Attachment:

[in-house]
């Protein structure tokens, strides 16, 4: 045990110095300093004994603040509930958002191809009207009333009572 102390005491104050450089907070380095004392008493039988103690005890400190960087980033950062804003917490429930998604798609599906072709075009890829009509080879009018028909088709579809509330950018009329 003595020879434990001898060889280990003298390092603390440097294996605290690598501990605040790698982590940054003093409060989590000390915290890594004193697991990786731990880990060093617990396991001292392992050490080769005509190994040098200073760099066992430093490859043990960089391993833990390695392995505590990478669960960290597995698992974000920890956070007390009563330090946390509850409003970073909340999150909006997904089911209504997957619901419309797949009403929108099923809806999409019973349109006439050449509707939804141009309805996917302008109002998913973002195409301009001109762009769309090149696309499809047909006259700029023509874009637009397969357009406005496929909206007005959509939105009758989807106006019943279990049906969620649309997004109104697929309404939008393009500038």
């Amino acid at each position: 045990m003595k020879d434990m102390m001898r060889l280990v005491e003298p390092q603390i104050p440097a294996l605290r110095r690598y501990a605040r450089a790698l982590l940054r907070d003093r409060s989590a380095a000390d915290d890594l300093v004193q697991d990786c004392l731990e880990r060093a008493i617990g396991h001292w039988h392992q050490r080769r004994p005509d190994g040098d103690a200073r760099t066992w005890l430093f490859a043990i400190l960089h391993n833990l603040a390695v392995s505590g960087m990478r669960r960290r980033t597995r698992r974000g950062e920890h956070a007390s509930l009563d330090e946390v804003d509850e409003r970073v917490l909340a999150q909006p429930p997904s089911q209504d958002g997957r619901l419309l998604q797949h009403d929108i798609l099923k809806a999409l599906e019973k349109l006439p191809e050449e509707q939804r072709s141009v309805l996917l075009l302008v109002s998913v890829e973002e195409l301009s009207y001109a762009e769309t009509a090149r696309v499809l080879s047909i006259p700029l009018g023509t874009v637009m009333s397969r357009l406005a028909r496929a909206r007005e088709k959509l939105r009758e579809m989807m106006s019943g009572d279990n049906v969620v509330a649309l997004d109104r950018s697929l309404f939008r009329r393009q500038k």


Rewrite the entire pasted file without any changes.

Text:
[in-house]
């Protein structure tokens, strides 16, 4: 045990110095300093004994603040509930958002191809009207009333009572 102390005491104050450089907070380095004392008493039988103690005890400190960087980033950062804003917490429930998604798609599906072709075009890829009509080879009018028909088709579809509330950018009329 003595020879434990001898060889280990003298390092603390440097294996605290690598501990605040790698982590940054003093409060989590000390915290890594004193697991990786731990880990060093617990396991001292392992050490080769005509190994040098200073760099066992430093490859043990960089391993833990390695392995505590990478669960960290597995698992974000920890956070007390009563330090946390509850409003970073909340999150909006997904089911209504997957619901419309797949009403929108099923809806999409019973349109006439050449509707939804141009309805996917302008109002998913973002195409301009001109762009769309090149696309499809047909006259700029023509874009637009397969357009406005496929909206007005959509939105009758989807106006019943279990049906969620649309997004109104697929309404939008393009500038």
């Amino acid at each position: 045990m003595k020879d434990m102390m001898r060889l280990v005491e003298p390092q603390i104050p440097a294996l605290r110095r690598y501990a605040r450089a790698l982590l940054r907070d003093r409060s989590a380095a000390d915290d890594l300093v004193q697991d990786c004392l731990e880990r060093a008493i617990g396991h001292w039988h392992q050490r080769r004994p005509d190994g040098d103690a200073r760099t066992w005890l430093f490859a043990i400190l960089h391993n833990l603040a390695v392995s505590g960087m990478r669960r960290r980033t597995r698992r974000g950062e920890h956070a007390s509930l009563d330090e946390v804003d509850e409003r970073v917490l909340a999150q909006p429930p997904s089911q209504d958002g997957r619901l419309l998604q797949h009403d929108i798609l099923k809806a999409l599906e019973k349109l006439p191809e050449e509707q939804r072709s141009v309805l996917l075009l302008v109002s998913v890829e973002e195409l301009s009207y001109a762009e769309t009509a090149r696309v499809l080879s047909i006259p700029l009018g023509t874009v637009m009333s397969r357009l406005a028909r496929a909206r007005e088709k959509l939105r009758e579809m989807m106006s019943g009572d279990n049906v969620v509330a649309l997004d109104r950018s697929l309404f939008r009329r393009q500038k």